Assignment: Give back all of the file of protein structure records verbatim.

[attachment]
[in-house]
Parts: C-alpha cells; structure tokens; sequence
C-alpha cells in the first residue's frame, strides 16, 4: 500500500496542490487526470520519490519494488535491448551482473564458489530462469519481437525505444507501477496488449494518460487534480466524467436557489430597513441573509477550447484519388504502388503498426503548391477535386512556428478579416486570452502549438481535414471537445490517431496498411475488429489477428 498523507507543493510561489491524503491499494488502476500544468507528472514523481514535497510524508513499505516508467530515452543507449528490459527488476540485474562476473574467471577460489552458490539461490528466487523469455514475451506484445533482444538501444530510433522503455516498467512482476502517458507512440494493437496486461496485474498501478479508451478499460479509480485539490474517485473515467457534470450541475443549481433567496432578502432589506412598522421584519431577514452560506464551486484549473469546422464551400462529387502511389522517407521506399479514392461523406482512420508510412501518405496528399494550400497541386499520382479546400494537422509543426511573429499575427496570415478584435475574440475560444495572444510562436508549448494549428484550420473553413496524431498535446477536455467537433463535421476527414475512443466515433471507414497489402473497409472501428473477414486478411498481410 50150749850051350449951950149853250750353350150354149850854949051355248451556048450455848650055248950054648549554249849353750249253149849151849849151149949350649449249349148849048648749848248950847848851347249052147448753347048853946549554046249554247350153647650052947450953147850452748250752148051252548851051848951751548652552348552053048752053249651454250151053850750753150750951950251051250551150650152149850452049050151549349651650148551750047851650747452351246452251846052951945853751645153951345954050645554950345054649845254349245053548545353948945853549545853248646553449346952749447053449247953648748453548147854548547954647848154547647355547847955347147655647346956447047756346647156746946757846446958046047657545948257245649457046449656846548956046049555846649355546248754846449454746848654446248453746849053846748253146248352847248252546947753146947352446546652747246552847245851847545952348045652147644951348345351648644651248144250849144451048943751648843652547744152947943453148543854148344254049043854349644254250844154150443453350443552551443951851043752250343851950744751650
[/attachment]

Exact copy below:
[in-house]
Parts: C-alpha cells; structure tokens; sequence
C-alpha cells in the first residue's frame, strides 16, 4: 500500500496542490487526470520519490519494488535491448551482473564458489530462469519481437525505444507501477496488449494518460487534480466524467436557489430597513441573509477550447484519388504502388503498426503548391477535386512556428478579416486570452502549438481535414471537445490517431496498411475488429489477428 498523507507543493510561489491524503491499494488502476500544468507528472514523481514535497510524508513499505516508467530515452543507449528490459527488476540485474562476473574467471577460489552458490539461490528466487523469455514475451506484445533482444538501444530510433522503455516498467512482476502517458507512440494493437496486461496485474498501478479508451478499460479509480485539490474517485473515467457534470450541475443549481433567496432578502432589506412598522421584519431577514452560506464551486484549473469546422464551400462529387502511389522517407521506399479514392461523406482512420508510412501518405496528399494550400497541386499520382479546400494537422509543426511573429499575427496570415478584435475574440475560444495572444510562436508549448494549428484550420473553413496524431498535446477536455467537433463535421476527414475512443466515433471507414497489402473497409472501428473477414486478411498481410 50150749850051350449951950149853250750353350150354149850854949051355248451556048450455848650055248950054648549554249849353750249253149849151849849151149949350649449249349148849048648749848248950847848851347249052147448753347048853946549554046249554247350153647650052947450953147850452748250752148051252548851051848951751548652552348552053048752053249651454250151053850750753150750951950251051250551150650152149850452049050151549349651650148551750047851650747452351246452251846052951945853751645153951345954050645554950345054649845254349245053548545353948945853549545853248646553449346952749447053449247953648748453548147854548547954647848154547647355547847955347147655647346956447047756346647156746946757846446958046047657545948257245649457046449656846548956046049555846649355546248754846449454746848654446248453746849053846748253146248352847248252546947753146947352446546652747246552847245851847545952348045652147644951348345351648644651248144250849144451048943751648843652547744152947943453148543854148344254049043854349644254250844154150443453350443552551443951851043752250343851950744751650